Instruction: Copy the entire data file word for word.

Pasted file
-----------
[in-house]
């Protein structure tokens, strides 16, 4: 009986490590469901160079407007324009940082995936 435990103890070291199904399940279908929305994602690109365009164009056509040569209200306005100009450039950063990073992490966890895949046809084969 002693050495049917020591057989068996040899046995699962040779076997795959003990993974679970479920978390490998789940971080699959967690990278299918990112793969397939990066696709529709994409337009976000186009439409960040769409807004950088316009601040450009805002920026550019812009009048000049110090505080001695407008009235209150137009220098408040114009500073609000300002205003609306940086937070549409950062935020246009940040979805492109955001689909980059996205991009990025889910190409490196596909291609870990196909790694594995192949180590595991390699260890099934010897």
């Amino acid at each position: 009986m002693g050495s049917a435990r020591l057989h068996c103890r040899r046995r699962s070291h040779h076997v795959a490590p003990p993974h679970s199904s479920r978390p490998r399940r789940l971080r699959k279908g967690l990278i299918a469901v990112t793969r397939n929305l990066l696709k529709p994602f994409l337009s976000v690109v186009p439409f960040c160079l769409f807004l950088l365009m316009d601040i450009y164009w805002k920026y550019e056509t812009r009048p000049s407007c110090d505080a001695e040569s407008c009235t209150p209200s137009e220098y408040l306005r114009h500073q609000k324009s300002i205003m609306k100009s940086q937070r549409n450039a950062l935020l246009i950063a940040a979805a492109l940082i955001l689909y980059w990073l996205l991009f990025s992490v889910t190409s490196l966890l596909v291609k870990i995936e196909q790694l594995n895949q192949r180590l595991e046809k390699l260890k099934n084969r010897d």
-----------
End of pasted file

[in-house]
């Protein structure tokens, strides 16, 4: 009986490590469901160079407007324009940082995936 435990103890070291199904399940279908929305994602690109365009164009056509040569209200306005100009450039950063990073992490966890895949046809084969 002693050495049917020591057989068996040899046995699962040779076997795959003990993974679970479920978390490998789940971080699959967690990278299918990112793969397939990066696709529709994409337009976000186009439409960040769409807004950088316009601040450009805002920026550019812009009048000049110090505080001695407008009235209150137009220098408040114009500073609000300002205003609306940086937070549409950062935020246009940040979805492109955001689909980059996205991009990025889910190409490196596909291609870990196909790694594995192949180590595991390699260890099934010897």
């Amino acid at each position: 009986m002693g050495s049917a435990r020591l057989h068996c103890r040899r046995r699962s070291h040779h076997v795959a490590p003990p993974h679970s199904s479920r978390p490998r399940r789940l971080r699959k279908g967690l990278i299918a469901v990112t793969r397939n929305l990066l696709k529709p994602f994409l337009s976000v690109v186009p439409f960040c160079l769409f807004l950088l365009m316009d601040i450009y164009w805002k920026y550019e056509t812009r009048p000049s407007c110090d505080a001695e040569s407008c009235t209150p209200s137009e220098y408040l306005r114009h500073q609000k324009s300002i205003m609306k100009s940086q937070r549409n450039a950062l935020l246009i950063a940040a979805a492109l940082i955001l689909y980059w990073l996205l991009f990025s992490v889910t190409s490196l966890l596909v291609k870990i995936e196909q790694l594995n895949q192949r180590l595991e046809k390699l260890k099934n084969r010897d």